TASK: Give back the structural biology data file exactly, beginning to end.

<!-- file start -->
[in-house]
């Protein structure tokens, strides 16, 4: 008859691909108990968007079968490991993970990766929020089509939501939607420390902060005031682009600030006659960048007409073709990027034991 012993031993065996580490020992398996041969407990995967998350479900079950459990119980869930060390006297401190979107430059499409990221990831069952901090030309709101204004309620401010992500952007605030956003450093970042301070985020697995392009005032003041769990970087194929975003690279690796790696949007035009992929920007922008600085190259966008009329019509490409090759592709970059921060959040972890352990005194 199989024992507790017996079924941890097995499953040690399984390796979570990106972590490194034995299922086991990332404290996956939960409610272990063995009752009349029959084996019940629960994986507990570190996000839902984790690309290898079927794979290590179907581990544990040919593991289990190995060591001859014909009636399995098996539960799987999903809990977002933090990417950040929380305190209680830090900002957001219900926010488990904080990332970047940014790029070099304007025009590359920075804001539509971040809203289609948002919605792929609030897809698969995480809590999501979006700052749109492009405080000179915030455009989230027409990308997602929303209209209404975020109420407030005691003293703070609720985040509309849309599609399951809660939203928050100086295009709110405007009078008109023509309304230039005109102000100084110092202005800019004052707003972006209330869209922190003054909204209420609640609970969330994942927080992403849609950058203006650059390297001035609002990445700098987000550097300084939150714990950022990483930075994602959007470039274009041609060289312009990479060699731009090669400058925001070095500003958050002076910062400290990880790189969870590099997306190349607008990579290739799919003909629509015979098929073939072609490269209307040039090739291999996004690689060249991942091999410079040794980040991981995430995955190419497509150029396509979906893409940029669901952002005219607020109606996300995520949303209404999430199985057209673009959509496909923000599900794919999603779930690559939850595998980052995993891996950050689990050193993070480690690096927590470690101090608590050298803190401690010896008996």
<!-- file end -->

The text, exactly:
[in-house]
């Protein structure tokens, strides 16, 4: 008859691909108990968007079968490991993970990766929020089509939501939607420390902060005031682009600030006659960048007409073709990027034991 012993031993065996580490020992398996041969407990995967998350479900079950459990119980869930060390006297401190979107430059499409990221990831069952901090030309709101204004309620401010992500952007605030956003450093970042301070985020697995392009005032003041769990970087194929975003690279690796790696949007035009992929920007922008600085190259966008009329019509490409090759592709970059921060959040972890352990005194 199989024992507790017996079924941890097995499953040690399984390796979570990106972590490194034995299922086991990332404290996956939960409610272990063995009752009349029959084996019940629960994986507990570190996000839902984790690309290898079927794979290590179907581990544990040919593991289990190995060591001859014909009636399995098996539960799987999903809990977002933090990417950040929380305190209680830090900002957001219900926010488990904080990332970047940014790029070099304007025009590359920075804001539509971040809203289609948002919605792929609030897809698969995480809590999501979006700052749109492009405080000179915030455009989230027409990308997602929303209209209404975020109420407030005691003293703070609720985040509309849309599609399951809660939203928050100086295009709110405007009078008109023509309304230039005109102000100084110092202005800019004052707003972006209330869209922190003054909204209420609640609970969330994942927080992403849609950058203006650059390297001035609002990445700098987000550097300084939150714990950022990483930075994602959007470039274009041609060289312009990479060699731009090669400058925001070095500003958050002076910062400290990880790189969870590099997306190349607008990579290739799919003909629509015979098929073939072609490269209307040039090739291999996004690689060249991942091999410079040794980040991981995430995955190419497509150029396509979906893409940029669901952002005219607020109606996300995520949303209404999430199985057209673009959509496909923000599900794919999603779930690559939850595998980052995993891996950050689990050193993070480690690096927590470690101090608590050298803190401690010896008996």